Something else to consider is how the short duration of flash can freeze motion, or how continuous light allows a bit of blur. All of these choices are creative decisions that impact the truth of our photography.
Compositing and manipulation present great opportunities to affect the truth in photography. Some of these issues are intentional, and some are due to unconscious bias.
Should You Replace a Sky?
One popular technique among photographers these days is to replace the sky in a photograph with something more interesting. I’ve done it and never batted an eye about it. Of course, my objective wasn’t to document a location. It was to make it look appealing. I even have a video on YouTube showing how to do it.
There is a market of interesting sky photos for photographers to use in replacement of some bland, boring skies we see in various photos.
The problem with this technique is that some skies aren’t believable when used in a location where the clouds would never, ever look like the replacement sky. If you want to be “true” to your location, then you need an interesting sky taken nearby so it fits with the subject.
Should you replace a sky or otherwise alter a landscape? That depends entirely upon the purpose of your photograph. If it’s a journalistic or documentary photo, then obviously not. You show the location as it is when you shoot. If you want a pretty sky, go there when the sky is pretty.
Otherwise, I say go for it. We’ve seen people crank up saturation, add filters and really alter the sky in post processing tools. I’m not sure those fake skies are much different than replacing a sky.
How Much Retouching is Too Much?
Let’s be fair. All photos need a bit of help. You need sharpening and some contrast. This idea of presenting a photo straight out of camera as the final result is nonsense. While photojournalists may submit their RAW images to their publisher, someone tweaks the sharpening and contrast before publication.
Failure to do so wouldn’t be truth in photography, either.
Where do we draw the line when the photo is a portrait? I tend to think of portrait retouching as acceptable as adding make-up. We don’t want to see the unvarnished truth here.
So a little sharpening, dodging and burning and skin smoothing is all fine with me. I whiten teeth and enhance the eyes, too.
At some point, there’s a line when you’ve gone too far, and I think this is subjective. When you start using Photoshop Liquify tools to enlarge the eyes, it makes the subject more appealing. Yet, it’s not exactly truth.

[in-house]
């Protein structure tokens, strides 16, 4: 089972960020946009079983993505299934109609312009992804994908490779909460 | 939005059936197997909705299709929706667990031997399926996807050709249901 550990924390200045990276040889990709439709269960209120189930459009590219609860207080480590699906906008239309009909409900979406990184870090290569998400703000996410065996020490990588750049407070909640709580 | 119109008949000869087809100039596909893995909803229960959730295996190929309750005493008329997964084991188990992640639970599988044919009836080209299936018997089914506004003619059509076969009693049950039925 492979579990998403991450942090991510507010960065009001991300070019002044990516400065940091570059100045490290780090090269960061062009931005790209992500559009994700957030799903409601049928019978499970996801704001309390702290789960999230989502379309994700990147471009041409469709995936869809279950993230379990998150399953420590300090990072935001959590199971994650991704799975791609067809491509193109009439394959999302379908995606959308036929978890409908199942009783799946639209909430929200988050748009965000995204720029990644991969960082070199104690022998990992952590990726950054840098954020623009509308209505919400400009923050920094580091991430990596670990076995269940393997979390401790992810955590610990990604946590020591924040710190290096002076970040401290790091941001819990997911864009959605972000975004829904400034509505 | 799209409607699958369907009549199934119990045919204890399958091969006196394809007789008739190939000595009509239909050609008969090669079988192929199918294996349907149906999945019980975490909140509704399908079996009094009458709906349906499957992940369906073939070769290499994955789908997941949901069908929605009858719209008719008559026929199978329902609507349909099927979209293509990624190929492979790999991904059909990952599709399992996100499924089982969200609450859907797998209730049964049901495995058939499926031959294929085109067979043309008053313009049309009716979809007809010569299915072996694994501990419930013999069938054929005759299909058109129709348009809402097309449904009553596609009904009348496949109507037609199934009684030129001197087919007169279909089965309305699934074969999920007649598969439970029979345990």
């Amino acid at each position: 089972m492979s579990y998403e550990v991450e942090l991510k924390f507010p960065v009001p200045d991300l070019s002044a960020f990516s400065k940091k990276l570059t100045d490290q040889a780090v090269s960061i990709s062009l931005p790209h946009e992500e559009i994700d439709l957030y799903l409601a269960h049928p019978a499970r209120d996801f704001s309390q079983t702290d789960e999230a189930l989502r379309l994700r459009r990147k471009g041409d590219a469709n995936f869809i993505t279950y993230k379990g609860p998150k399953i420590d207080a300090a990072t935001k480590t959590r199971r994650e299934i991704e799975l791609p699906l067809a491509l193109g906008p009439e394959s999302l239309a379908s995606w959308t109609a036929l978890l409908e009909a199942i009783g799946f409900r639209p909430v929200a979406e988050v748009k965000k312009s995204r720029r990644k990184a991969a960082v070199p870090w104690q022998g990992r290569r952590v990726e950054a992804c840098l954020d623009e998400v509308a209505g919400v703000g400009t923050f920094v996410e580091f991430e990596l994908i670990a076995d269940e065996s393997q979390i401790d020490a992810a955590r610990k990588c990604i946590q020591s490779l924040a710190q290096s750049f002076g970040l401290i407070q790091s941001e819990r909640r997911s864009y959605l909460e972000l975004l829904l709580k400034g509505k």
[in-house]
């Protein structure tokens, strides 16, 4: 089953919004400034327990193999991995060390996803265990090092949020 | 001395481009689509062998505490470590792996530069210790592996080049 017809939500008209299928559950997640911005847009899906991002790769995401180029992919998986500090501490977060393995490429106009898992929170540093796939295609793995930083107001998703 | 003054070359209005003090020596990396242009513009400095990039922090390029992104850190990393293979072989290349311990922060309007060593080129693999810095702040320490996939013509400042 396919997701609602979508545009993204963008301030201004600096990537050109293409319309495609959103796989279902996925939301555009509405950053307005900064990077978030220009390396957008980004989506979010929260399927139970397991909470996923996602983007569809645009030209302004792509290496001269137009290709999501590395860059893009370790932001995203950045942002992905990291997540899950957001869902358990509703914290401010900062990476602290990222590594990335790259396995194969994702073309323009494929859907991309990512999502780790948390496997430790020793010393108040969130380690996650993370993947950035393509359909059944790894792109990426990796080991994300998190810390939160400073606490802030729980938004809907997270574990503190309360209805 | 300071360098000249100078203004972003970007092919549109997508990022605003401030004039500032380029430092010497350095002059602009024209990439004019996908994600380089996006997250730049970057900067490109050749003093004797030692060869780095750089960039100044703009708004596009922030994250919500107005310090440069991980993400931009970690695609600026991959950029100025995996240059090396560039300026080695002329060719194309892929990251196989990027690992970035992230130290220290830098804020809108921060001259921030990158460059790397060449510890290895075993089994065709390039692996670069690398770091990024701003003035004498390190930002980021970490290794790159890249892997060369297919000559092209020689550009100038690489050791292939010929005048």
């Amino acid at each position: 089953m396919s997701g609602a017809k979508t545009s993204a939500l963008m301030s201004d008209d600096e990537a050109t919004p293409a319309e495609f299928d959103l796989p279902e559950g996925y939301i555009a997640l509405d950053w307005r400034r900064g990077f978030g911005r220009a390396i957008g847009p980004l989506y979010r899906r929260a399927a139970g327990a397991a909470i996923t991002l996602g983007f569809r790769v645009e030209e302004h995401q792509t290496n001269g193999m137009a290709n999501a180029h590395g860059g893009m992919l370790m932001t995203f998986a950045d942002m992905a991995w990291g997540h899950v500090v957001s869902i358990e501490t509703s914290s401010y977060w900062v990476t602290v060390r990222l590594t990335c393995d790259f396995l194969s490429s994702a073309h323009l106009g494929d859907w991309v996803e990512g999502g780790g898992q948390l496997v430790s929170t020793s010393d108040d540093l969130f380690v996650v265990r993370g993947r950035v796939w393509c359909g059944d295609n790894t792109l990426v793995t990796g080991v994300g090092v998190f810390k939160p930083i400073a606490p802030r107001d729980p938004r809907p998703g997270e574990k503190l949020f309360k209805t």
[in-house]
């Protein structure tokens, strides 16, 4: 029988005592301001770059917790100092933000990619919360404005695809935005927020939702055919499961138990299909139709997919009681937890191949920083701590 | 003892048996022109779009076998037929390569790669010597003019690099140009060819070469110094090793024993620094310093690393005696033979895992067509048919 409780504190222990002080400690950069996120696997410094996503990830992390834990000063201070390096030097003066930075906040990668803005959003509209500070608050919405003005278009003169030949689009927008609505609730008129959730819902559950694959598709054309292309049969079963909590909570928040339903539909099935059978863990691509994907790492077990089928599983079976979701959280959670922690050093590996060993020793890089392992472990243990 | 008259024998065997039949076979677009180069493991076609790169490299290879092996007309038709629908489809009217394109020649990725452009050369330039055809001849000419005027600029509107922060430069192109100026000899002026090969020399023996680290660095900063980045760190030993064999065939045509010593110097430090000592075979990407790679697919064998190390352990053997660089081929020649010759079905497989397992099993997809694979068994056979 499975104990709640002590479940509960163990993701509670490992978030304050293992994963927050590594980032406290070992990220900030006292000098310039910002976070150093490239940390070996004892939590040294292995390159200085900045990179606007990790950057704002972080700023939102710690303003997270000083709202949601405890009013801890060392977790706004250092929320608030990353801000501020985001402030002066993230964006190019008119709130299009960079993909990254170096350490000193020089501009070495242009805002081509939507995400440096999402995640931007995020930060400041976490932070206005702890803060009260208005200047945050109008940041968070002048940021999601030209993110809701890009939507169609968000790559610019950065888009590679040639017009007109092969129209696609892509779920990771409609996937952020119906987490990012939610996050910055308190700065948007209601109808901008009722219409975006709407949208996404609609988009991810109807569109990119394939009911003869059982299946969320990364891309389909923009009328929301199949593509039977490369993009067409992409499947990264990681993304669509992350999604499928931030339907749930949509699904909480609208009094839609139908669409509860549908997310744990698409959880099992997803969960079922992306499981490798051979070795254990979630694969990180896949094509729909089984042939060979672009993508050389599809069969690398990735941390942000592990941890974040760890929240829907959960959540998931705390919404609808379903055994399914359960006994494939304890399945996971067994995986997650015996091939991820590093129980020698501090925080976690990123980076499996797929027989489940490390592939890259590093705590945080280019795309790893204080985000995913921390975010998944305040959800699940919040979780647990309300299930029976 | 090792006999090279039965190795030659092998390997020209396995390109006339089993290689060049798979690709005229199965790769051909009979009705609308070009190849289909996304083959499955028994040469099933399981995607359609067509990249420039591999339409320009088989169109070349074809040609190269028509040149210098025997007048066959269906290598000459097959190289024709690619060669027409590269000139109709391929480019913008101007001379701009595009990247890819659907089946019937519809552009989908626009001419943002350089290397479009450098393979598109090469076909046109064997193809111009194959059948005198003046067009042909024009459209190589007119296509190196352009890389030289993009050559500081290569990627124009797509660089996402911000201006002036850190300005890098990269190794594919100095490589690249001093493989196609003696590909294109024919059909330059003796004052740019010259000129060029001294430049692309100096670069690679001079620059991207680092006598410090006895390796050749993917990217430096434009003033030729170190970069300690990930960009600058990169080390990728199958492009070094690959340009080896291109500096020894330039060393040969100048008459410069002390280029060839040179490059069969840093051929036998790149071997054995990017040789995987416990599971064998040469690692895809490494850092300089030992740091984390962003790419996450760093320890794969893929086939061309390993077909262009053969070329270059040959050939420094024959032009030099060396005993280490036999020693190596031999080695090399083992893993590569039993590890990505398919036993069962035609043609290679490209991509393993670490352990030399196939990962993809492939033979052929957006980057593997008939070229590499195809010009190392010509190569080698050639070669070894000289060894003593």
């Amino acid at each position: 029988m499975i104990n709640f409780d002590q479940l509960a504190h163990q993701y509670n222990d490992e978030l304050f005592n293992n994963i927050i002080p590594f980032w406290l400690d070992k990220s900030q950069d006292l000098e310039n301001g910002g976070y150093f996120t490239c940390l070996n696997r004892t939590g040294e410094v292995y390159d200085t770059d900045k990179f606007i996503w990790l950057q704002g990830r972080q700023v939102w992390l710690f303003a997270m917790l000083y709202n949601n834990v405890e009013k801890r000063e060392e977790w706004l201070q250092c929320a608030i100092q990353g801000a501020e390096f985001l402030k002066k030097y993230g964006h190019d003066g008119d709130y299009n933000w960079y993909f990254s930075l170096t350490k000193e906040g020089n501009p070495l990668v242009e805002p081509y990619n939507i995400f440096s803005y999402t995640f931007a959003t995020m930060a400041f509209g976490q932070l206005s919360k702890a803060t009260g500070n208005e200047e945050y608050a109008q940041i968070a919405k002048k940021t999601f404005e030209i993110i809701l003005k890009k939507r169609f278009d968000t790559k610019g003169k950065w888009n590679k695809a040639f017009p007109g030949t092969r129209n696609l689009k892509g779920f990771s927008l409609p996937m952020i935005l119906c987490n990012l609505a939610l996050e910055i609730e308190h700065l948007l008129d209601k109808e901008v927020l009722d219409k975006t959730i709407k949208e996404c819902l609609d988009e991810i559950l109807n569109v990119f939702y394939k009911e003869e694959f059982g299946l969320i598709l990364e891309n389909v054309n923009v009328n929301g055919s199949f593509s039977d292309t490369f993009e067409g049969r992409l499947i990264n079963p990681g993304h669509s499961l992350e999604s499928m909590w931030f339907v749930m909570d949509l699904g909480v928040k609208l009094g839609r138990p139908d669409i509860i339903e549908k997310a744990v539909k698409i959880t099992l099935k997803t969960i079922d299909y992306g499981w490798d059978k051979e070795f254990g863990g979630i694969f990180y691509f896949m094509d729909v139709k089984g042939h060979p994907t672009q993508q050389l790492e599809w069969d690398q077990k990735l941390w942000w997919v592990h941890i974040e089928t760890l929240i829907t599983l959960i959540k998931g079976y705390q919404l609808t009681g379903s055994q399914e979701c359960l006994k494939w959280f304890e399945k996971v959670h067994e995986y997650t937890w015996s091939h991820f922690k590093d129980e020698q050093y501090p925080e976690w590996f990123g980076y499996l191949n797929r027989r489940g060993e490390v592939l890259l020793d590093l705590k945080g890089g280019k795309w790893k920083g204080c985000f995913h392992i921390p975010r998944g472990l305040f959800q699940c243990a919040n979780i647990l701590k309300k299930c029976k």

Is black and white photography true?
When you look at an advertising photo of a meal and then see what actually gets served at the restaurant, you know there’s some manipulation in the ad that doesn’t show up on your order. I sent a meal back at Longhorn Steakhouse because it didn’t resemble the photo on a table advertisement.
Not even close.
An Honest Photographer
I can tell you that I think it’s perfectly acceptable to tweak or manipulate photos that are meant to be creative. People want to see a nice photo, not judge your integrity when it’s about your art.
However, please don’t try to tell us that you got your magical result without using any post processing tools.
I’m not sure why some people think it’s bad to admit they use Photoshop or some other software tool to enhance their photos. Yet, that’s precisely what a few sales staff at Peter Lik galleries have told me on more than one occasion.
I respect Peter Lik’s photography. Never met the man or had a conversation with him. Yet when in Las Vegas, I’m drawn to the beauty of his landscape photography.
As a photographer, I know there’s absolutely no way that those photos presented there came straight out of camera. Yet the sales people will tell me Peter doesn’t use Photoshop or other tools.
Some of my visits there were at Photoshop World, where some Adobe engineers viewed the photos and determined otherwise. I don’t know what artifacts or evidence they saw, but they came away stating that the photos were processed in Adobe Photoshop – and I believe them.
Maybe Peter doesn’t use Photoshop, but has a retoucher that does it for him. Maybe it’s just an unnecessary sales tactic. I don’t know.
What I do know is that this assertion that there’s no post processing in the photos lowers my opinion of integrity at the gallery.
Why would I care if he used Photoshop? There’s some controversy about his landscape photos using a “fake” moon. In the world of fine art and landscape, some people want to know that what they’re buying is real or true. In my opinion, being transparent and honest about what you do and how you do it is the imperative thing.
Does Truth in Photography Exist?
I’d love to know your opinion. Please leave a comment below to let me know what you think.
I look at some photos as semi-true stories and others are pure fantasy. The only time it matters is when and how the photo gets presented.